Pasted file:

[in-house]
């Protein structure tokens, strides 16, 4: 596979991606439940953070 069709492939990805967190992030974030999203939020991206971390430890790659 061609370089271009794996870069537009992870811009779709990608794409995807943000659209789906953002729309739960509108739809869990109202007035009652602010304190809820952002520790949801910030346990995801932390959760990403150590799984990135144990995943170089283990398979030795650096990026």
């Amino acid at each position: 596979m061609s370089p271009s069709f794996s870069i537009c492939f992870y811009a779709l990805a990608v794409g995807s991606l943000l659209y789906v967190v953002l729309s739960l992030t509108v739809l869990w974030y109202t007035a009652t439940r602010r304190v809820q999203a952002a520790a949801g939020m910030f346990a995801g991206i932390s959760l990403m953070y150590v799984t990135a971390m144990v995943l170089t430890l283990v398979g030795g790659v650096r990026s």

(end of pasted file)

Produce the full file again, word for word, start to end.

[in-house]
């Protein structure tokens, strides 16, 4: 596979991606439940953070 069709492939990805967190992030974030999203939020991206971390430890790659 061609370089271009794996870069537009992870811009779709990608794409995807943000659209789906953002729309739960509108739809869990109202007035009652602010304190809820952002520790949801910030346990995801932390959760990403150590799984990135144990995943170089283990398979030795650096990026």
């Amino acid at each position: 596979m061609s370089p271009s069709f794996s870069i537009c492939f992870y811009a779709l990805a990608v794409g995807s991606l943000l659209y789906v967190v953002l729309s739960l992030t509108v739809l869990w974030y109202t007035a009652t439940r602010r304190v809820q999203a952002a520790a949801g939020m910030f346990a995801g991206i932390s959760l990403m953070y150590v799984t990135a971390m144990v995943l170089t430890l283990v398979g030795g790659v650096r990026s």